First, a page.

Overcome racial prejudice by ‘making positive ripples,’ Baptist pastor says in Latter-day Saint magazine
NAACP icon is interviewed by Latter-day Saint General Authority for official church magazine
The Rev. Amos C. Brown believes that one way to overcome racial prejudice in society is to “make positive ripples.”
“I don’t mean to make it simplistic, but it is simple: do unto others as you would have them do unto you. We reap what we sow. Injustice anywhere, as Dr. (Martin Luther) King says, gets around to affecting us all everywhere,” the Rev. Brown said. “It is like the ripples of the waves. When you throw a pebble in the water, there are ripples. We ought to be about making positive ripples.”
The thoughtful response regarding how individuals can make a difference in their communities was part of an interview discussion between The Rev. Brown and Elder Jack N. Gerard of the Quorum of the Seventy in the sanctuary of the Third Baptist Church of San Francisco for the September edition of the Liahona, an official church magazine for adult members of The Church of Jesus Christ of Latter-day Saints, a news release said Thursday.
The Rev. Brown, pastor of the Third Baptist Church, is a longtime advocate of civil rights and a member of the board of the National Association for the Advancement of Colored People (NAACP).
President Russell M. Nelson and other church leaders have worked with the Rev. Brown and others from the NAACP to promote civility and collaborate on educational and humanitarian projects in recent years.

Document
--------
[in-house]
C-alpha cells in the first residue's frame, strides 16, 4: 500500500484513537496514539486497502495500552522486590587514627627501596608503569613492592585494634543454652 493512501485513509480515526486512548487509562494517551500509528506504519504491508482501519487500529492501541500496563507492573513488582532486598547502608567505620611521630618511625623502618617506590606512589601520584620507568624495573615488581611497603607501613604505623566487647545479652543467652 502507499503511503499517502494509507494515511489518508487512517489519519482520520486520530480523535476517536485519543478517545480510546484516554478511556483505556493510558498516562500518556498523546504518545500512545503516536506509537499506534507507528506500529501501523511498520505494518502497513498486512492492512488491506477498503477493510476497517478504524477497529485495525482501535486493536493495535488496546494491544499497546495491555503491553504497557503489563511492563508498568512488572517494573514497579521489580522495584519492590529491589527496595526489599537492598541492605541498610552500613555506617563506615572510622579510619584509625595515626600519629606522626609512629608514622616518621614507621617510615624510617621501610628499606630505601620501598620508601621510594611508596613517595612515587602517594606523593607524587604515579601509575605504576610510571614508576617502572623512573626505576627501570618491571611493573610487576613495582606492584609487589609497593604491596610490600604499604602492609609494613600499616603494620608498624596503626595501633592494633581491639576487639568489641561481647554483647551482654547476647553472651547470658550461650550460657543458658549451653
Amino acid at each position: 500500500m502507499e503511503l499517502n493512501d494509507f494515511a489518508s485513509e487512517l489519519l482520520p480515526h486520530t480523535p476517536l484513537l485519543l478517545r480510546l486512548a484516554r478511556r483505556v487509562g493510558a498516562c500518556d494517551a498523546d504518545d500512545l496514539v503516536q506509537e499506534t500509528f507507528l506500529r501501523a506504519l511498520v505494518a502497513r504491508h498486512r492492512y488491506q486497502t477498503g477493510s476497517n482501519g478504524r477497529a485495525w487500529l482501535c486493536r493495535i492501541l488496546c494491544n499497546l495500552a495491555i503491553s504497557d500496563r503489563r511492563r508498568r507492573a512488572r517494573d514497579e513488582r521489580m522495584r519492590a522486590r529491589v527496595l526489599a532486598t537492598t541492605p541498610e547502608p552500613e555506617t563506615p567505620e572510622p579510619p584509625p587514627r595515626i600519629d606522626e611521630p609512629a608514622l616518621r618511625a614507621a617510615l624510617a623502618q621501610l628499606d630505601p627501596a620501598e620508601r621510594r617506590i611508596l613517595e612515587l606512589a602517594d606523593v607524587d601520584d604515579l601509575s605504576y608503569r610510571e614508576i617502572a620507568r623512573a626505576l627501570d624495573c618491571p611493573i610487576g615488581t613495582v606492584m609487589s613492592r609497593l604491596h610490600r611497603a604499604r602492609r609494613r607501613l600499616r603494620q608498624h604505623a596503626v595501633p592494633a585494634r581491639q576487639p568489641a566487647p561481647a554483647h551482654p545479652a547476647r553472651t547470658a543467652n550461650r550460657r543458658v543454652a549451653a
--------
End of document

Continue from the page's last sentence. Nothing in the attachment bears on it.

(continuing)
In the interview, Elder Gerard and the Rev. Brown discussed topics such as solutions for defeating prejudice and the faith leader’s love of the Latter-day Saint hymn, “Come, Come, Ye Saints.” Part of the interview is featured in a video.
Here are a few questions and answers from the interview transcript on Liahona.ChurchofJesusChrist.org.
How average people can eradicate prejudice in their own lives
Elder Gerard: President Nelson said, God does not love one race more than another. His doctrine on this matter is clear. He invites all to come unto him. he has called upon the members of our church to lead out in abandoning attitudes and actions of prejudice. In your opinion, what are the best ways for average people to work toward eradicating prejudice in their own lives?
The Rev. Brown: First, the regular person should be good to himself or herself by knowing that God loves them and they don’t have to take shortcuts to importance or to be mean to others by elevating oneself. They need to say, I’m going to use what I have for the good of others and not just myself. Many people are dying spiritually because they are focusing only on self, never concerned about the welfare of other selves.
Why the Rev. Brown loves the hymn, ‘Come, Come, Ye Saints’
Elder Gerard: I’ve been struck by your special love for our hymn Come, Come, Ye Saints. What is it about the hymn that means so much to you?
Reverend Brown: That hymn embodies a statement of the struggle of the human family. The Church of Jesus Christ of Latter-day Saints went through struggle. Your congregation did not rest in the ruins of oppression. It did not just survive. It struggled to soar above the persecution that was inflicted by persons who didn’t like you because you were different.
But the prophets kept saying, Come, come, ye Saints, no toil nor labor fear. That opening line really impacted me when I first heard it over 50 years ago, and I never forgot it.
The Rev. Brown previously talked about having a “wow moment” when reflecting on the hymn “Come, Come, Ye Saints” in a 2019 video interview.